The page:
This year my students and I are celebrating National Poetry Month with Amy Ludwig VanDerwater’s poem project. Every day I add her poem to a Google doc and attempt the lesson she proposes. Then I share this growing document with my students. Their poetry project will last through the end of the year: collecting and creating poetry in their poetry notebooks and then publishing work in a blank book.
I sandwich poetry in between reading and writing workshops. For 20 minutes, students pour through books for poems they love, explore Amy’s poetry, check out the Rhyme Zone (a site we love), write their own poetry, or share poems with each other. During this joyous part of our day, constraints are lifted.
They have stopped asking, can I …
write them in their notebook
create google docs for their poetry
write them on origami
write one for a friend in need
share their favorite lines
The other beautiful thing about this work is the transference to reading and writing. Earlier this week, we were exploring the importance of understanding a character’s perspective. That reading lesson sat right after our exploration of persona poems. Friday’s poem in the second person preceded our study of craft techniques used by informational writers that included addressing the reader directly. ‘Tis true, Poems Are Teachers.
Yesterday, I introduced Amy’s poem for April 5th, shared the strategy, and then my own attempt. It was a humbling challenge you can read below. From the form to the topic. I can’t say I’m thrilled with it but, my students were. Funny. All the parts that I disliked they loved. They are a generous audience.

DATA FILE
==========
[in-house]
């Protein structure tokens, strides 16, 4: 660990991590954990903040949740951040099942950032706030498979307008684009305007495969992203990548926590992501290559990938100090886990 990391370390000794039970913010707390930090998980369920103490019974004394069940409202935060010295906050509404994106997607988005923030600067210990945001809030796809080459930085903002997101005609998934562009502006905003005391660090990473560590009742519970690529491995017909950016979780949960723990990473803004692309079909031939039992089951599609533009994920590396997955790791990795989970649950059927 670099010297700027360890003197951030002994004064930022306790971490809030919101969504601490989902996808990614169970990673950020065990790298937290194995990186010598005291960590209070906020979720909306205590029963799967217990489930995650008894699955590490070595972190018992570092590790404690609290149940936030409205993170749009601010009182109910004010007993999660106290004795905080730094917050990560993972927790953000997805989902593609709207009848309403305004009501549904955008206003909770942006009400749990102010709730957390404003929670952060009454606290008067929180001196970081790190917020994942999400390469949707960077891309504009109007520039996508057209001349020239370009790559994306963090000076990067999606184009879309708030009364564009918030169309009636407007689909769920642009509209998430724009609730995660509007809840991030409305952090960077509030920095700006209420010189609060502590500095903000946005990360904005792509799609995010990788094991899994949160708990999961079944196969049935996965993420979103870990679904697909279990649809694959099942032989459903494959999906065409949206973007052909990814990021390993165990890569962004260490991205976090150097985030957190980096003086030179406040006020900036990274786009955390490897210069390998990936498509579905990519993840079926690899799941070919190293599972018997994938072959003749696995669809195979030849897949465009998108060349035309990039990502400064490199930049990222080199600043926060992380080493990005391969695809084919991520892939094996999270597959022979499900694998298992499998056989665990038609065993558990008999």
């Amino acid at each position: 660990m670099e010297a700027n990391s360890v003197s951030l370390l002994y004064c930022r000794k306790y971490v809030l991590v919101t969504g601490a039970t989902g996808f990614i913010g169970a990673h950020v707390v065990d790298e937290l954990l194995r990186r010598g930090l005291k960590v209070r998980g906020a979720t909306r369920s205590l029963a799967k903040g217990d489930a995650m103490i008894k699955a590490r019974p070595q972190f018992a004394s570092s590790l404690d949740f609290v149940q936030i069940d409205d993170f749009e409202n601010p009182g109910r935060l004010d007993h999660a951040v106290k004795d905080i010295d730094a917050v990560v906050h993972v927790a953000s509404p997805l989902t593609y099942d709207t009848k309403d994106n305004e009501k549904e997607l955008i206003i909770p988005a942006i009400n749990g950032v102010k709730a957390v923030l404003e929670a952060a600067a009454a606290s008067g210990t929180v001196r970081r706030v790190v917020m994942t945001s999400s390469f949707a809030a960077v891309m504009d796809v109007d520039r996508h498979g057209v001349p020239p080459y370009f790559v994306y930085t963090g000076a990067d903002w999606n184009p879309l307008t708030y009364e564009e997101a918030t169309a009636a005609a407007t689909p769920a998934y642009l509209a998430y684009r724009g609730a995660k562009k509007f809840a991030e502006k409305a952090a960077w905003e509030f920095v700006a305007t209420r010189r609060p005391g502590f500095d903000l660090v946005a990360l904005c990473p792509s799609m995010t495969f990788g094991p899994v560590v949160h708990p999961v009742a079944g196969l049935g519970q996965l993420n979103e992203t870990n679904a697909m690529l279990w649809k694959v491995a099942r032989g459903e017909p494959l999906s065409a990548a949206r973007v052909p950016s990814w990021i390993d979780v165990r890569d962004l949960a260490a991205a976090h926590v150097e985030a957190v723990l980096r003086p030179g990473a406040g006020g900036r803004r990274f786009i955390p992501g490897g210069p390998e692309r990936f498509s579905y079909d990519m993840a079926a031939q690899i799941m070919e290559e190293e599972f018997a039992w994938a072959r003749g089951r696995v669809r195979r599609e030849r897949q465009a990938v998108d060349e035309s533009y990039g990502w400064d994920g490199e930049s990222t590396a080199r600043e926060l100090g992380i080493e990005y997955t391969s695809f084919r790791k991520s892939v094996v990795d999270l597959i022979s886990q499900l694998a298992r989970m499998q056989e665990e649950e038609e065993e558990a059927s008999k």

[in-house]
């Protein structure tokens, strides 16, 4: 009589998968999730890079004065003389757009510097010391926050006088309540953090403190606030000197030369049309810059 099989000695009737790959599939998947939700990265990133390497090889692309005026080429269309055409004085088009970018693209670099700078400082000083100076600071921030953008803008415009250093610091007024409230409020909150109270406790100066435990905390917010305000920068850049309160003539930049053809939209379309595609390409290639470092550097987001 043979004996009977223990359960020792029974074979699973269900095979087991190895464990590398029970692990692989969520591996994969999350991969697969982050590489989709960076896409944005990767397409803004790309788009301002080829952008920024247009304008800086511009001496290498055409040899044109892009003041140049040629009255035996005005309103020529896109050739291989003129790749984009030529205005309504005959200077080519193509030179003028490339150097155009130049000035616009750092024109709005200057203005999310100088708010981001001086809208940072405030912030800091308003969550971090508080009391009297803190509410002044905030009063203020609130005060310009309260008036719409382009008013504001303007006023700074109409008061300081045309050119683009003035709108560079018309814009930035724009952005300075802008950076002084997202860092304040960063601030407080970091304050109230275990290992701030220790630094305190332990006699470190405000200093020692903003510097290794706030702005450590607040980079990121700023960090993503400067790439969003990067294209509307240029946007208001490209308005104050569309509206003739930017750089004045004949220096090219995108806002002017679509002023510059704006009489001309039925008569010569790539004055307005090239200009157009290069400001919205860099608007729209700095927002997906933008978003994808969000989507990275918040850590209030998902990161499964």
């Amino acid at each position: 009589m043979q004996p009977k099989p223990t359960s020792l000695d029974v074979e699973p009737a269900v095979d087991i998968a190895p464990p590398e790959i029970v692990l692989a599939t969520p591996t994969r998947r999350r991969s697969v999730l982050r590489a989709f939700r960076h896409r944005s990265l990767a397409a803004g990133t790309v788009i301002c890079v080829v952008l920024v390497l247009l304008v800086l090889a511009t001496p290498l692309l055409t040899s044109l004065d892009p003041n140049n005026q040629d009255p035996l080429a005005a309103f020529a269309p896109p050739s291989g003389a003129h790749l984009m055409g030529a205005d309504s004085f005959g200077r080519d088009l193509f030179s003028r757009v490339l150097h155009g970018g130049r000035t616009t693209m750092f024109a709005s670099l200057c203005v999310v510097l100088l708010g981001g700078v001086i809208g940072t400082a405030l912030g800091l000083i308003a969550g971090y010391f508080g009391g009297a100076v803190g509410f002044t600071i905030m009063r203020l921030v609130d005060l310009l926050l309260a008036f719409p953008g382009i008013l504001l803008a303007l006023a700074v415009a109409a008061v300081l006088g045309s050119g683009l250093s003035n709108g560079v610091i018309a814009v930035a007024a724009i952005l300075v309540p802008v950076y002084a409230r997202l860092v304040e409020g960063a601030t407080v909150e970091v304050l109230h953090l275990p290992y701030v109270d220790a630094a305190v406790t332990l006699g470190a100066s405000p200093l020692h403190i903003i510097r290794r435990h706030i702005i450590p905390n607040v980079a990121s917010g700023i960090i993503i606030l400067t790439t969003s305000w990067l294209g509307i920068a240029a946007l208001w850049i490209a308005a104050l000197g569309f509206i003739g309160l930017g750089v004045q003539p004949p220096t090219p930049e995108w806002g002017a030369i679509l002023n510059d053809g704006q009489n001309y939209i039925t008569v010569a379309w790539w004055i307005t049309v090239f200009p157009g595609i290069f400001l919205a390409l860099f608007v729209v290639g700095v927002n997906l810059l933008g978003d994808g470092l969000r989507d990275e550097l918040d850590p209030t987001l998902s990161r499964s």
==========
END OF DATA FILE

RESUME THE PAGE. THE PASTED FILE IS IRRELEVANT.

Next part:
Thank you, thank you. Amy, for your daily inspiration.
You Are Not Alone
Yesterday I told you, “Today we will take a test,
don’t worry, just do your best.”
You looked like you were going to cry.
I said, “I know you can! Try.”
This morning Coach said, “The next set’s a test.
Don’t worry, just do your best.”
Hearing those words from another
I freeze up, want to call my mother.
I wonder, what excuse can I make?
Is there something I can take
to disappear, avoid the pain
I see nothing here to gain.
After the swim, I stop and think,
of what made my soul sink.
The competition was too much for me
even if it was for my eyes to see.
I thought of you and in my heart
felt the panic that can break you apart
the fear of not being your best,
the agony of failing a test.
Please know, you are not alone.
Testing makes me want to stay home.
And thank you, Ruth, for your weekly call to celebrate the week. Read more celebrations here at Ruth Ayres Writes.